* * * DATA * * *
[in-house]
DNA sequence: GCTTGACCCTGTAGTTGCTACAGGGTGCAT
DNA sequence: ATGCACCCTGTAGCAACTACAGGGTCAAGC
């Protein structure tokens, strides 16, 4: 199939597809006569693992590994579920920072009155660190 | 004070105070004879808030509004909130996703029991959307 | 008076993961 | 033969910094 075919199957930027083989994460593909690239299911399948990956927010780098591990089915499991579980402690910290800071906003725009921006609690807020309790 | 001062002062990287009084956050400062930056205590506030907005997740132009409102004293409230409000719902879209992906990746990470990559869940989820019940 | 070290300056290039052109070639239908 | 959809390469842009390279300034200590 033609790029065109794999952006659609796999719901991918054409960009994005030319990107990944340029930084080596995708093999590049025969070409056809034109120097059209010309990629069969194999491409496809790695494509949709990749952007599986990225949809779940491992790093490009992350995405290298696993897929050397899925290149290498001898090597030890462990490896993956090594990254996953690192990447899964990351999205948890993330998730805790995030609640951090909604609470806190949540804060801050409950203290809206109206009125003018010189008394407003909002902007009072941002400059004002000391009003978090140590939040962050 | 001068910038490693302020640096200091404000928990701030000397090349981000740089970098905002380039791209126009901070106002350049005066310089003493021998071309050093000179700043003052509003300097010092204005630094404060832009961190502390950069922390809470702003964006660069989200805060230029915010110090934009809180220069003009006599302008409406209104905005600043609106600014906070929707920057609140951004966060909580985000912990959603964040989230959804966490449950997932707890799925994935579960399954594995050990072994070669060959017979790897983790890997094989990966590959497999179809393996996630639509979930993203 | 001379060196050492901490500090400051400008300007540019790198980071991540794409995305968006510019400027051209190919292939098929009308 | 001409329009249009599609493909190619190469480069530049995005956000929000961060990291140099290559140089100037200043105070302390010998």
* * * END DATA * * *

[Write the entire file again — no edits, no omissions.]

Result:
[in-house]
DNA sequence: GCTTGACCCTGTAGTTGCTACAGGGTGCAT
DNA sequence: ATGCACCCTGTAGCAACTACAGGGTCAAGC
């Protein structure tokens, strides 16, 4: 199939597809006569693992590994579920920072009155660190 | 004070105070004879808030509004909130996703029991959307 | 008076993961 | 033969910094 075919199957930027083989994460593909690239299911399948990956927010780098591990089915499991579980402690910290800071906003725009921006609690807020309790 | 001062002062990287009084956050400062930056205590506030907005997740132009409102004293409230409000719902879209992906990746990470990559869940989820019940 | 070290300056290039052109070639239908 | 959809390469842009390279300034200590 033609790029065109794999952006659609796999719901991918054409960009994005030319990107990944340029930084080596995708093999590049025969070409056809034109120097059209010309990629069969194999491409496809790695494509949709990749952007599986990225949809779940491992790093490009992350995405290298696993897929050397899925290149290498001898090597030890462990490896993956090594990254996953690192990447899964990351999205948890993330998730805790995030609640951090909604609470806190949540804060801050409950203290809206109206009125003018010189008394407003909002902007009072941002400059004002000391009003978090140590939040962050 | 001068910038490693302020640096200091404000928990701030000397090349981000740089970098905002380039791209126009901070106002350049005066310089003493021998071309050093000179700043003052509003300097010092204005630094404060832009961190502390950069922390809470702003964006660069989200805060230029915010110090934009809180220069003009006599302008409406209104905005600043609106600014906070929707920057609140951004966060909580985000912990959603964040989230959804966490449950997932707890799925994935579960399954594995050990072994070669060959017979790897983790890997094989990966590959497999179809393996996630639509979930993203 | 001379060196050492901490500090400051400008300007540019790198980071991540794409995305968006510019400027051209190919292939098929009308 | 001409329009249009599609493909190619190469480069530049995005956000929000961060990291140099290559140089100037200043105070302390010998």